Just in time for African American History Month, Florida Governor Ron DeSantis banned the Advanced Placement African American history course for high school students, which was nearly a decade in the making.
It is yet another example of historical iconoclasm in the U.S. and proof that we need stories from which we can all draw meaning.
America can’t get its story straight. With the mythic tale of rugged individualism and domineering narratives that minoritize and marginalize segments of the population being called into question by younger generations, many Americans struggle to tell a story large enough to include everyone.
Too often, the stories we tell about African Americans don’t do justice to their history. Unwilling to address its foundational belief in race and, consequently, a color-coded human hierarchy, Americans remain divided on how the country came to be.
“Dominant societal narratives and discourses powerfully influence what gets storied and how it gets storied,” wrote David Anderson Hooker in The Little Book of Transformative Community Conferencing. “Transformation is desired when dominant discourses are also problem stories.”
Unfortunately, this country’s meaning-making narratives present enormous challenges for identity formation, community-building and reconciliation. “The paradox of education is precisely this — that as one begins to become conscious one begins to examine the society in which he [sic] is being educated,” James Baldwin warned. Awareness is a natural byproduct of education.
Whether metaphorically viewing America as a “melting pot” or through the lens of discovery by Christopher Columbus, both these stories call for cultural assimilation, or you face the threat of being labeled “un-American.” From a single story to a single category as Americans, the history of the First People is completely erased.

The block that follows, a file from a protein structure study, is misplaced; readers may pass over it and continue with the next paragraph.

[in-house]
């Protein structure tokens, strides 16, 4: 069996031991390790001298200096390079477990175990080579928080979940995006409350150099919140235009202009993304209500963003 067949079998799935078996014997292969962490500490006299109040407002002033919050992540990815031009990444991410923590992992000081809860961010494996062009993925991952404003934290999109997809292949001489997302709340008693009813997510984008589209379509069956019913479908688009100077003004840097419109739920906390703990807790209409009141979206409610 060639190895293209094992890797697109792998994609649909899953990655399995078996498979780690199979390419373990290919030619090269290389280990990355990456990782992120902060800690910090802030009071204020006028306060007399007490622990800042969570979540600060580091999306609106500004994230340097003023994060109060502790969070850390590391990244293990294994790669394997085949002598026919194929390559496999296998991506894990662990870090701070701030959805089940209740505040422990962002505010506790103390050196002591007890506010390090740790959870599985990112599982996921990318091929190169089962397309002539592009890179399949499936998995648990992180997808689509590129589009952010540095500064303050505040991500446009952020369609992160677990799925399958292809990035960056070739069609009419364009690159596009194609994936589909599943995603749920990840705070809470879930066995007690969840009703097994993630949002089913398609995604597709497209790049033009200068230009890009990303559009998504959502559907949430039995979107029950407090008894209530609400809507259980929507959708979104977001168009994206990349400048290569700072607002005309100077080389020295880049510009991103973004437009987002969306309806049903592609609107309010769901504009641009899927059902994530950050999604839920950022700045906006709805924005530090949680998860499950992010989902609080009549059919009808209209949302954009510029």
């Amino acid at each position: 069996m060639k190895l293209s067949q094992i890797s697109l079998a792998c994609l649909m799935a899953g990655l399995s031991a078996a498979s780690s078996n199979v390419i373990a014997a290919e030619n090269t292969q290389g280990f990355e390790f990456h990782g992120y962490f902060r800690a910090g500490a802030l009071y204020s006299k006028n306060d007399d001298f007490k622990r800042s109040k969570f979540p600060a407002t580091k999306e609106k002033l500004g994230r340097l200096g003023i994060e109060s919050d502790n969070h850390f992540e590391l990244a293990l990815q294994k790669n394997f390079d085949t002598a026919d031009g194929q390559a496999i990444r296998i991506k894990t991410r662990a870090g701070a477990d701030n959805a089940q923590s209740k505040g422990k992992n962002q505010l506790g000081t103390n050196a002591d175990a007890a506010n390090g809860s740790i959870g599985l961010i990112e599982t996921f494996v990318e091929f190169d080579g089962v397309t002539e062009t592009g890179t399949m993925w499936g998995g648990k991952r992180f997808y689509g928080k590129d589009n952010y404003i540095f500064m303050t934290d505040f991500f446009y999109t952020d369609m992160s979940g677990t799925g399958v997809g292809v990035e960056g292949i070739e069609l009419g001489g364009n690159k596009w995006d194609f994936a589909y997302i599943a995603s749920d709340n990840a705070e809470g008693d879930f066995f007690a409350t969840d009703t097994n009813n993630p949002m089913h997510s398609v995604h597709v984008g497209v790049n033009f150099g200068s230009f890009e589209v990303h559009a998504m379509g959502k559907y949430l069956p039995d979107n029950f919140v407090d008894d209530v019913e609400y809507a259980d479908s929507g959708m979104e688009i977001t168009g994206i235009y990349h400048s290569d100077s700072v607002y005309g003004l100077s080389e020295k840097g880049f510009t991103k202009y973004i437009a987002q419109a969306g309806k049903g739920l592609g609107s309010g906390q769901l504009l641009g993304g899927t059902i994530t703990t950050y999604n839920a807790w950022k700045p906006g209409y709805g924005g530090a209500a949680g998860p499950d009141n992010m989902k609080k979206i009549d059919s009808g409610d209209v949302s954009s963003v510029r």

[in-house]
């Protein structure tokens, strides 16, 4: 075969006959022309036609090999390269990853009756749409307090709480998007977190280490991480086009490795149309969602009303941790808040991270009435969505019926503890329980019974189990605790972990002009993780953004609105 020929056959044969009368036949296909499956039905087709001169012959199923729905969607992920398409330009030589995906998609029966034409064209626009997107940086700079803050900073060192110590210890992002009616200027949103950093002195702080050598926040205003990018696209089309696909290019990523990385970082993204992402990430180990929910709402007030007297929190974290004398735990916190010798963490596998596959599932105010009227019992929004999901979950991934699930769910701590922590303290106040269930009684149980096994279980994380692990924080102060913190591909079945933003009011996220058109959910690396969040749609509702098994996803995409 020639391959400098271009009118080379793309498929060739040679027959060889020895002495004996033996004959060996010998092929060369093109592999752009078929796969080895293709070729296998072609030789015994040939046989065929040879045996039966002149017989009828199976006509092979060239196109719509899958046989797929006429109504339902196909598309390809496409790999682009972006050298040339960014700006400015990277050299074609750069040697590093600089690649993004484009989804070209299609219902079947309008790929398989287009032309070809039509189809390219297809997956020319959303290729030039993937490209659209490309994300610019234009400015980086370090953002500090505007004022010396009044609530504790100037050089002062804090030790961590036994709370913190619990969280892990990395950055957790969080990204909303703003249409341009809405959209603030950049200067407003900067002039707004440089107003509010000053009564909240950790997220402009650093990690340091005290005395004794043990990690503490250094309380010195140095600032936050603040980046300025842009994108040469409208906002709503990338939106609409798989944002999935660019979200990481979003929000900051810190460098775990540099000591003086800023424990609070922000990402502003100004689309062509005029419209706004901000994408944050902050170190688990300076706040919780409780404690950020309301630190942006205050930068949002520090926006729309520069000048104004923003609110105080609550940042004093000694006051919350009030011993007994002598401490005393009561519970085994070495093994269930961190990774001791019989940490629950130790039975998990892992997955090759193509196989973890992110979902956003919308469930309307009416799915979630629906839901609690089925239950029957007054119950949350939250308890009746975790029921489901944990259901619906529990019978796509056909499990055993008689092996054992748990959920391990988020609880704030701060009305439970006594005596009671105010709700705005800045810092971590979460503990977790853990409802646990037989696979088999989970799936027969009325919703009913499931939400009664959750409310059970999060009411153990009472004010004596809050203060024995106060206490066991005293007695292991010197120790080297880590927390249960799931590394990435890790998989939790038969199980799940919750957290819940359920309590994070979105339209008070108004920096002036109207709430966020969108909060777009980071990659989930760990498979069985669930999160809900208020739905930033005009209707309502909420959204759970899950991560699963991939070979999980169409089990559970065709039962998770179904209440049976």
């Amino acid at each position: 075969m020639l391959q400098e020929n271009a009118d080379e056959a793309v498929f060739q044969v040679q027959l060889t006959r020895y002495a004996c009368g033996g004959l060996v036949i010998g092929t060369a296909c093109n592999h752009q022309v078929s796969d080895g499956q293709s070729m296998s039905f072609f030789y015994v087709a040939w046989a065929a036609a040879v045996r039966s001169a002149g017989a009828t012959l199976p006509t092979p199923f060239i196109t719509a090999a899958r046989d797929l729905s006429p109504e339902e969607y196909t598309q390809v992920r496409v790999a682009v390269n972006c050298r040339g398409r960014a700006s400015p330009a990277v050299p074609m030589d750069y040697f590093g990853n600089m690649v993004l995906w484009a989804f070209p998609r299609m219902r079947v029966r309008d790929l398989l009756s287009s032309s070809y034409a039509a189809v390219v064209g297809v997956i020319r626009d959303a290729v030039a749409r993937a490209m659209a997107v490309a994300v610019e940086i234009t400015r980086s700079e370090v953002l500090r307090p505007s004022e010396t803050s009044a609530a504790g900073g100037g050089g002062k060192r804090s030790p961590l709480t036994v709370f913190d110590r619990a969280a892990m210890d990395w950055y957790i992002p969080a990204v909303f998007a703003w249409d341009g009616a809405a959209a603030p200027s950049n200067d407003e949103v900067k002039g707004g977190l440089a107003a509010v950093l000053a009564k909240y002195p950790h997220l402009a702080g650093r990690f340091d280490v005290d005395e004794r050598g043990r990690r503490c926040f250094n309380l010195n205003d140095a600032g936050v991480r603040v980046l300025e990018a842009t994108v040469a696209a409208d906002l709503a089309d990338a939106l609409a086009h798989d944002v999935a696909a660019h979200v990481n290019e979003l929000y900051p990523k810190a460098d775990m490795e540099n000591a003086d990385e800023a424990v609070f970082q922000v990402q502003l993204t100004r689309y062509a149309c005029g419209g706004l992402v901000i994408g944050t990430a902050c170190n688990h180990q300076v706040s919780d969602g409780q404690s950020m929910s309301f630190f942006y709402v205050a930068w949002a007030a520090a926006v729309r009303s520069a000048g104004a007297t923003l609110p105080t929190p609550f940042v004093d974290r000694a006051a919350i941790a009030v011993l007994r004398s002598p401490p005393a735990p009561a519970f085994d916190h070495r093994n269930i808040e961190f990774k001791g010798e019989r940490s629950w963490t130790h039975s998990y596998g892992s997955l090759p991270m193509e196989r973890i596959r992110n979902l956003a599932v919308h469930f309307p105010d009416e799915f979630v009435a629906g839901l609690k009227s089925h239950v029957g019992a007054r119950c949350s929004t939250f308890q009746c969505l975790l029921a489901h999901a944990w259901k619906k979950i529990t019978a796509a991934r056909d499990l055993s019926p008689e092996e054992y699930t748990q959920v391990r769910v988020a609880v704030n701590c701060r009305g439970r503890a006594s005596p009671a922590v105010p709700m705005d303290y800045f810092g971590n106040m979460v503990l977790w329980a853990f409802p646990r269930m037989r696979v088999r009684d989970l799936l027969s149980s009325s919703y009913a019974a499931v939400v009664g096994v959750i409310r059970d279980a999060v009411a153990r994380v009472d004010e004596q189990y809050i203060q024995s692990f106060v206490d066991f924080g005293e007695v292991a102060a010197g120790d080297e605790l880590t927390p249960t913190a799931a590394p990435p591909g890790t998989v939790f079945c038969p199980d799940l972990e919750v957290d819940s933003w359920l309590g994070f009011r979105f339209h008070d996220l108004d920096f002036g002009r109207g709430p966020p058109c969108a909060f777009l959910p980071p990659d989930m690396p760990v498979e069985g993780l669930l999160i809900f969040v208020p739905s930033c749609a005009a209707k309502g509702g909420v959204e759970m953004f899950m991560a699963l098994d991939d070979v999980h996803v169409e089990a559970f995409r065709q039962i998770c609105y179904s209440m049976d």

But “when you control a man’s [sic] thinking, you do not have to worry about his actions. You do not have to tell him not to stand there or go yonder. He will find his ‘proper place’ and will stay in it,” Carter G. Woodson wrote in The Miseducation of the Negro. “You do not need to send him to the back door. He will go without being told. In fact, if there is no back door, he will cut one for his special benefit. His education makes it necessary.”
Woodson launched Negro History Week on February 7, 1926, and it would later become African American History Month. Woodson hoped focusing on African American history and scholarship would encourage its study throughout the year.
In the eyes of many African Americans, Ron DeSantis is ensuring that the educational system in Florida controls how they think about themselves and ensures that African Americans believe that their social position in America is in the back.
Thirty-eight AP courses offered including European History, German Language and Culture, Italian Language and Culture, and Latin were not blocked. What story does this tell?
“To the woke mob, Florida is where woke goes to die,” DeSantis said to a crowd as part of his inaugural address, kicking off his second term. The etymology of woke is derived from African American Vernacular English and means for this community to be “aware of and actively attentive to important societal facts and issues (especially issues of racial and social justice).”
“Stay woke” is said to encourage vigilance. In the 2010s, it received national attention due to the Black Lives Matter movement and has since been coopted and pejoratively used by politicians. The Stop W.O.K.E. Act, the acronym stands for “Wrong to our Kids and Employees,” “prohibits certain concepts related to race.”
However, taking a word meant to ensure safety and politicizing its meaning while prohibiting storytelling about the African American community does not change history; it repeats it. Passing laws does not give anyone a pass to neglect the truth about America’s history, which includes African American history.
“As presented, the content of this course is inexplicably contrary to Florida law and significantly lacks educational value,” the Florida Department of Education Office of Articulation said in a letter. The letter didn’t offer any explanation of what it found to be unlawful or unfounded.
So, there is a lesson in all of this. If we don’t tell our stories, don’t expect others to. In fact, they will make it illegal to. Stay woke.